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Final Season, The

Although they’re both set in Iowa and they’re both about baseball, let’s get something straight right off the bat (no pun intended): The Final Season just can’t compete with Field of Dreams.

  • Christa Banister |
  • October 12, 2007 |
  • comments
 
Finding Nemo (2003)

An old favorite returns to the big screen in the 3D format that it was begging to be shown in all along. Here's our original 2003 review.

 
Finding Nemo 3D (2012)

What's not to love about the 3D re-release of this Pixar classic? Sadly, it's the 3D.

  • Susan Ellingburg |
  • September 17, 2012 |
  • comments
 
Firehouse Dog

While it could’ve been an entertaining, heart-warming movie about a family being brought closer together, Firehouse Dog settles for a lowbrow humor and an unconvincing plot that’ll likely leave the younger audience confused by this mixed breed of a movie.

 
Fireproof

For a film that shows characters making so many honorable decisions, Fireproof is simply no more exciting than an episode of Seventh Heaven. It's hard to say whether the importance of the film's message outweighs the lackluster filmmaking. That is for viewers to decide.

  • Christian Hamaker |
  • September 26, 2008 |
  • comments
 
Firewall

Consider this review a “firewall” — a form of protection keeping you from the new Harrison Ford movie of the same name. Directed by Richard Loncraine, "Firewall" goes from the formulaic to the preposterous before limping to a violent but predictable conclusion.

 
First Daughter

Ultimately, "First Daughter" is not as predictable as it might seem on the surface, which will be a welcome relief to parents who not only go to movies with their kids, but also enjoy talking with them about concepts like love, marriage, responsibility and duty.

  • Annabelle Robertson |
  • September 24, 2004 |
  • comments
 
Five-Year Engagement, The

If knowing this film is "from the producers of Bridesmaids" turns your stomach, then The Five-Year Engagement is not for you.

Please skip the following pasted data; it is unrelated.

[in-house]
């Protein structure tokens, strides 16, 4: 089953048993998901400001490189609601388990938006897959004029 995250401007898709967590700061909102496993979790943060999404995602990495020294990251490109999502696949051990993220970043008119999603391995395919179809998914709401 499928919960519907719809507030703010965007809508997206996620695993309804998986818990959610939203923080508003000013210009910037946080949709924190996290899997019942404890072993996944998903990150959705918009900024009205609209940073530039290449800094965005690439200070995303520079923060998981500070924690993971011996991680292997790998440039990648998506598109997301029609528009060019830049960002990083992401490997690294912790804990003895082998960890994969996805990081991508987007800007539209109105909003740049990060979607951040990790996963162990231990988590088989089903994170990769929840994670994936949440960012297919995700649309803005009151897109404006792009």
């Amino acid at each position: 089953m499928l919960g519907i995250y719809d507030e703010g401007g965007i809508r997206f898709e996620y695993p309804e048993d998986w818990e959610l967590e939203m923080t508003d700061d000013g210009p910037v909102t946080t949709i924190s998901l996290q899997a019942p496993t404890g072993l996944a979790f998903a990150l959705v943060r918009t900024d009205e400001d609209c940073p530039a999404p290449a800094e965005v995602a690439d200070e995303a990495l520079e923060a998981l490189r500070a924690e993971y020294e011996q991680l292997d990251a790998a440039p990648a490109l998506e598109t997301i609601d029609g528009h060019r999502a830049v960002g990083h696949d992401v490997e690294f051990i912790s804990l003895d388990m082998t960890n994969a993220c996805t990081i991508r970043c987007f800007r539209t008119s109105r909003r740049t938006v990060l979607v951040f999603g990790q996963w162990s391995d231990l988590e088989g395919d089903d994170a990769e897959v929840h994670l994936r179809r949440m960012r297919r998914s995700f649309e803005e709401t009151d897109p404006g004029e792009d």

Flags of Our Fathers

A meditation on Pilate’s question, “What is truth?”, "Flags of Our Fathers" attempts to demythologize the moments we hold dear as a country - in this case, the image of five Marines and a Navy corpsman during World War II (1945) raising the American flag on the island of Iwo Jima.

  • Christian Hamaker |
  • October 20, 2006 |
  • comments
 
Flash of Genius

Even with a compelling backdrop and a strong performance from Greg Kinnear, languid pacing and unimaginative, heavy-handed presentation prevent Flash of Genius from being anything more than a flash in the pan.

  • Christa Banister |
  • October 03, 2008 |
  • comments
F movie titles
Flawless

Directed by Michael Radford and based on a script by newcomer Edward Anderson, Flawless sends the usual heist message. That is, as long as you’ve got good intentions—and are desperate enough—crime does indeed pay.

  • Annabelle Robertson |
  • March 28, 2008 |
  • comments
 
Flicka

The lesson children and teens get from "Flicka" may not be the one that parents want for them - and it’s all about rotten attitudes. Because of this, “Flicka” feels more like a B-rated television movie than a big screen drama/adventure.

 
Flight

A 'hard-R' examination of addiction, one where conservative viewers might champion the message, but be too offended to see it through.

 
Flight of the Phoenix

Just when I thought it was safe to go back into the theatres, we get another disaster flick. By disaster, I am not referring to Los Angeles falling into the ocean, monsters attacking New York, or people crashing their plane in the desert, as they actually do in this film. I mean disaster – as in the movie itself. Because, unlike the mythological Phoenix that gives the film its name, there’s no resurrecting this bird.

  • Annabelle Robertson |
  • December 17, 2004 |
  • comments
 
Flightplan

Don’t even think about getting popcorn and making a bathroom run, or you could miss an important beat of this edge-of-your-seat, white-knuckle, mile-high thriller. “Flightplan” is 90 minutes of non-stop suspense that capitalizes on every mother’s – and air passenger’s – worst fears.

 
Flipped

When there's been nothing more than mindless popcorn flicks at a theater near you this summer, you can't help but want to root for a seemingly charming little movie like Flipped. But when the end product is little more than a plodding slice of nostalgia, you simply want something more.

 
Flushed Away

Many say kid flicks have gone straight into the toilet. “Flushed Away,” however, is not filled with “potty humor.” While the humor is dry at times, befitting its British origins, the movie also has a crass quality that feels all too American.

  • Christian Hamaker |
  • November 10, 2006 |
  • comments
 
Fly Me to the Moon

As the third space-themed, family-friendly film of summer 2008, Fly Me to the Moon falls somewhere in between the far superior Wall·E and the lackluster Space Chimps in terms of sheer quality.

 
Flyboys

In its desire to reach a broad audience, "Flyboys" intersperses action with romance, settling for clichés in both instances. The bland performances from a mostly undistinguished cast don’t help matters either.

  • Christian Hamaker |
  • September 27, 2006 |
  • comments
 
Food, Inc.

Many squeamish moments aside, Food, Inc. is still a great example of informative, compelling filmmaking, aside from those occasional diversions into boring pie chart territory à la An Inconvenient Truth.

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